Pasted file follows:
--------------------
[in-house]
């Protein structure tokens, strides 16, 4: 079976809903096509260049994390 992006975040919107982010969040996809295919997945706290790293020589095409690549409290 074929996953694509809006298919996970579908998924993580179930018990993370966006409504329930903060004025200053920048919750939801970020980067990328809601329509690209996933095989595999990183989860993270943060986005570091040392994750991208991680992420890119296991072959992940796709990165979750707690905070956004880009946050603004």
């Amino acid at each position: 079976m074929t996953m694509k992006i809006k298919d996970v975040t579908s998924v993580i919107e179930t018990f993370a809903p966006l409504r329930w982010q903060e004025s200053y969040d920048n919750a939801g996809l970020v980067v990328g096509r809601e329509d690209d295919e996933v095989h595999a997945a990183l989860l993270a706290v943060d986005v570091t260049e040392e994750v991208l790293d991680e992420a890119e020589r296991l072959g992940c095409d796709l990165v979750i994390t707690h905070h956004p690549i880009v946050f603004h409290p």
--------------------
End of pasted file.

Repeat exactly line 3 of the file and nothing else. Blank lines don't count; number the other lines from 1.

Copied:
């Amino acid at each position: 079976m074929t996953m694509k992006i809006k298919d996970v975040t579908s998924v993580i919107e179930t018990f993370a809903p966006l409504r329930w982010q903060e004025s200053y969040d920048n919750a939801g996809l970020v980067v990328g096509r809601e329509d690209d295919e996933v095989h595999a997945a990183l989860l993270a706290v943060d986005v570091t260049e040392e994750v991208l790293d991680e992420a890119e020589r296991l072959g992940c095409d796709l990165v979750i994390t707690h905070h956004p690549i880009v946050f603004h409290p």